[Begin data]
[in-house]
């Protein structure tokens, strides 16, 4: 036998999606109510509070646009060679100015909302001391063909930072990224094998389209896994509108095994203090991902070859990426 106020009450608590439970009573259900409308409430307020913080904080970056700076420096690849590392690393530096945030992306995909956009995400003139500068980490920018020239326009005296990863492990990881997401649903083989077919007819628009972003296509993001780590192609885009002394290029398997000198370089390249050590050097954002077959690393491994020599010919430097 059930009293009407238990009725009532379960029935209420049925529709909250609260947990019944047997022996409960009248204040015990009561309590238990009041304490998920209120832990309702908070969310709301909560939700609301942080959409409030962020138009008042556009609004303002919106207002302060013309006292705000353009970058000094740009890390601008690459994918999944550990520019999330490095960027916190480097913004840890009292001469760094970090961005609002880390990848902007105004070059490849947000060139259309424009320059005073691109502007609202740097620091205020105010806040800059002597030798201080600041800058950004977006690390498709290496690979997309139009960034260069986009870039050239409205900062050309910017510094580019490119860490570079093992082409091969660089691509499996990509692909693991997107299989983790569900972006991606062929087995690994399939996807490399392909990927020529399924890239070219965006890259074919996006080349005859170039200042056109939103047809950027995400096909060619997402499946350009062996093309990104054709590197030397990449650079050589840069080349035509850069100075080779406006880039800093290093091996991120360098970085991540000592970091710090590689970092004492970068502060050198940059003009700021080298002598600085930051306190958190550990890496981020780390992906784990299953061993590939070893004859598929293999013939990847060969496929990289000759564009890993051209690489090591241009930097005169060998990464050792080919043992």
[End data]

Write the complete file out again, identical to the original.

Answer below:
[in-house]
């Protein structure tokens, strides 16, 4: 036998999606109510509070646009060679100015909302001391063909930072990224094998389209896994509108095994203090991902070859990426 106020009450608590439970009573259900409308409430307020913080904080970056700076420096690849590392690393530096945030992306995909956009995400003139500068980490920018020239326009005296990863492990990881997401649903083989077919007819628009972003296509993001780590192609885009002394290029398997000198370089390249050590050097954002077959690393491994020599010919430097 059930009293009407238990009725009532379960029935209420049925529709909250609260947990019944047997022996409960009248204040015990009561309590238990009041304490998920209120832990309702908070969310709301909560939700609301942080959409409030962020138009008042556009609004303002919106207002302060013309006292705000353009970058000094740009890390601008690459994918999944550990520019999330490095960027916190480097913004840890009292001469760094970090961005609002880390990848902007105004070059490849947000060139259309424009320059005073691109502007609202740097620091205020105010806040800059002597030798201080600041800058950004977006690390498709290496690979997309139009960034260069986009870039050239409205900062050309910017510094580019490119860490570079093992082409091969660089691509499996990509692909693991997107299989983790569900972006991606062929087995690994399939996807490399392909990927020529399924890239070219965006890259074919996006080349005859170039200042056109939103047809950027995400096909060619997402499946350009062996093309990104054709590197030397990449650079050589840069080349035509850069100075080779406006880039800093290093091996991120360098970085991540000592970091710090590689970092004492970068502060050198940059003009700021080298002598600085930051306190958190550990890496981020780390992906784990299953061993590939070893004859598929293999013939990847060969496929990289000759564009890993051209690489090591241009930097005169060998990464050792080919043992």